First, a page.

Paramount released Allen’s Play It Again, Sam in 1972. It’s an unusal film in his canon since it takes place in San Francisco (instead of Manhattan) and was not directed by him (Herbert Ross did). It’s about a nebbishy cinephile (played by you-know-who) who falls in love with his best friend’s wife and receives encouragement and advice from the ghost of Humphrey Bogart. The film was successful, as was the play it was based on, both written by Woody.

The cover of the 1979 VHS (right) is all well and good, with artwork based on the film’s US poster (not the Belgian version above). Very “of its time.”

The ridiculousness begins, however, when you flip it over. There are three photos on the back, one is wide and there are two smaller ones beneath it. Here’s the top one…

Because I’ve seen the film, I can guess it’s Woody Allen to the right, but mind you, that’s an educated guess.

Here’s the one on the lower left…

This is marginally better since it has exposure though our hero is inexplicably camouflaged. I’m not sure if it’s Play It Again, Sam or Platoon.

And here’s the kicker, the photo on the lower right…

Are you shitting me? Who the fuck is that?! Was there someone at Paramount who said, “Hmmm…Curly hair…big nose…glasses…I’m thinking ‘Jew.’ Yep, it’s Woody”? I’ve double-checked—triple-checked–the film and this guy isn’t even in it! Is it possible that these are the only three production stills taken for the film? No wonder Woody’s characters get nauseous in Hollywood.


(Hey, I just noticed this in the homestretch of making this post. I wonder if there’s any coincidence between this essay, which essentially calls Paramount Pictures a bunch of idiots, and the fact that they were the studio that made YouTube pull my clips down. Well, well, well. Blog-as-Rorschach Test…)

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Filed under Film, Gripes

Great Annie Hall Gag Dumbed-Down to Near Extinction

Back in 1979, Woody Allen inadvertently helped invent the Home Theatre Experience when he insisted that his film Manhattan be transferred to VHS only in the letterboxed format.



So, instead of this aesthetically compromising pan-and-scan version…





                        …we got this:


And since there were no “rules” in place yet, Allen and cinematographer Gordon Willis settled on a neutral gray matte for the letterboxing.

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Ever since then, however, Woody Allen has been less concerned with how his body of work is preserved for the home market, which is sad since that’s where it will be seen most from now on.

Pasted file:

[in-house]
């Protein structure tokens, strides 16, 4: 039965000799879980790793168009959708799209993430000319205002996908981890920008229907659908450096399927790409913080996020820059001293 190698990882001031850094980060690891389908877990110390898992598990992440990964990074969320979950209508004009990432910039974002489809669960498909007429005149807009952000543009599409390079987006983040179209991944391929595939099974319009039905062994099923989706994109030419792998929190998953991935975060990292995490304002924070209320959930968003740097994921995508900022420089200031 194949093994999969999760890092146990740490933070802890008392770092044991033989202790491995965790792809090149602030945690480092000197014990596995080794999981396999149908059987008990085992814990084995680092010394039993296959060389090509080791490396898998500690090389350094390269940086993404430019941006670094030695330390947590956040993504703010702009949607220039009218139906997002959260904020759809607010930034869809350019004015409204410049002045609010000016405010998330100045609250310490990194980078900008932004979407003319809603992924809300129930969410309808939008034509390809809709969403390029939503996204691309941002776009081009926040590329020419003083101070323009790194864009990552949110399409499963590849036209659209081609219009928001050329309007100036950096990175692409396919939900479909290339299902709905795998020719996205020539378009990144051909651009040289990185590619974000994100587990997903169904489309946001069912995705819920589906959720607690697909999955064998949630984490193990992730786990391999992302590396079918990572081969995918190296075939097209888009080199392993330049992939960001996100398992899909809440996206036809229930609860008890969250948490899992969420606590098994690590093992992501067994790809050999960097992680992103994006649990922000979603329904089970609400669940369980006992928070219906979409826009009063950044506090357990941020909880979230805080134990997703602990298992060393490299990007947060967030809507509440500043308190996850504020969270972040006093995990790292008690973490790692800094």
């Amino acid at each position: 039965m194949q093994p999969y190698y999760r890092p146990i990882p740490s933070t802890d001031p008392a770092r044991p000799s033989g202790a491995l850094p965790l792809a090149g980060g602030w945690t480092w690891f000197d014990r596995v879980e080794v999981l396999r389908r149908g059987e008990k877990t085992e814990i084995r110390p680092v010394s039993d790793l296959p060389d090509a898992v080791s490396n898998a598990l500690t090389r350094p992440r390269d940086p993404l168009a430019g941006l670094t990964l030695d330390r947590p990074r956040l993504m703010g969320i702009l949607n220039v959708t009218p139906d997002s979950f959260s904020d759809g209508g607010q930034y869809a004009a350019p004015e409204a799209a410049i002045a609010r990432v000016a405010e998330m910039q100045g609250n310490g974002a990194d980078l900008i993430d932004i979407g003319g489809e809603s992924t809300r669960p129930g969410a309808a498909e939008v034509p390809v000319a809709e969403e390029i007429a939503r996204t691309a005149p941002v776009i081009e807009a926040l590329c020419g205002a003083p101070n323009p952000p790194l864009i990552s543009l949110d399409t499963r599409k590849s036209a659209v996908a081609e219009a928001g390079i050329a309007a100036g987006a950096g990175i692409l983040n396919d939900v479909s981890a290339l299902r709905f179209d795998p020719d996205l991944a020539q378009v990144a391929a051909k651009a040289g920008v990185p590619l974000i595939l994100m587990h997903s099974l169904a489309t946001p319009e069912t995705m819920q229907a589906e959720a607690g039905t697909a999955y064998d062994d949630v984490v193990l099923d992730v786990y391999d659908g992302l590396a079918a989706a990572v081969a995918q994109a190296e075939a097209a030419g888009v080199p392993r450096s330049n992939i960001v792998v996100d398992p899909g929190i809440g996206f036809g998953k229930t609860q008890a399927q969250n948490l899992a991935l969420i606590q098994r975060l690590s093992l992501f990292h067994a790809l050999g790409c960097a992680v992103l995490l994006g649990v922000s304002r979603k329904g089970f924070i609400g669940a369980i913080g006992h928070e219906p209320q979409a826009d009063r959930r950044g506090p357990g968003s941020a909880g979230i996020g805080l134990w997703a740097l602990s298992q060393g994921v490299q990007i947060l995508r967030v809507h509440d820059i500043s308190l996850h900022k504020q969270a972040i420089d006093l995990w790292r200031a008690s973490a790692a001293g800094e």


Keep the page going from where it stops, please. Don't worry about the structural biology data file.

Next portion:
The first thing I noticed is that when Manhattan went to DVD in 2000, the gray bars were gone:

This is hardly cause for alarm. Certainly, Woody’s allowed to change his mind, and I know some people thought the gray was a little twee. As for me, I’ve seen Manhattan with the gray bars dozens of times, so it’s disconcerting to see it otherwise. The sad truth is that I don’t think MGM (who released the DVD) asked Woody Allen for his opinion, and I don’t think he cared one way or another.

Still, that’s small potatoes compared to this…

Twenty-five minutes into Woody Allen’s 1977 Annie Hall, his character Alvy Singer and Annie have their first meeting. This extended sequence of memorable lines (“That’s OK. We can walk to the curb from here”) and 70s urban mating ritual culminates with the Balcony Scene, which plays more like a year of therapy than a scene in a comedy. In it, while Alvy and Annie try to impress each other with intellectual observations, we see their insecure thoughts as subtitles. For those who need a refresher, here’s the scene. For the rest, here’s a sample of how it once looked on film, TV and VHS:

And yet, now, when you watch the only version on DVD available in the US, here’s an idea of what you see…

HuhI? Someone at MGM really thinks I need to be told that the words on the screen aren’t the ones coming from Annie and Alvy’s mouths? If they think I’m that dumb, then why not do these subtitles as well…

Or…

Sadly, I can easily imagine a first time viewer of the film (and my generation has to accept the fact that not everybody has seen Annie Hall) being confused by the inclusion of “[thinking]” in the subtitles, assuming that that’s what Woody Allen had intended. (God, what a dreadful thought.)

I can accept and respect the fact that Woody doesn’t do commentaries or ‘making of’ docs (more in a later post on my feelings about that), but I hope he’d at least protect one of his most brilliant and enduring gags. (And I mean that, too; it might not be the funniest joke in Annie Hall, but, my God, does it stick with you.)

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And just for the Hell of it, what if Woody Allen and co-writer Marshall Brickman decided to limit their insights to just Woody’s character (perhaps calling the film Alvy Singer). Then maybe the Balcony Scene would look a little something like this…

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Filed under Film, Gripes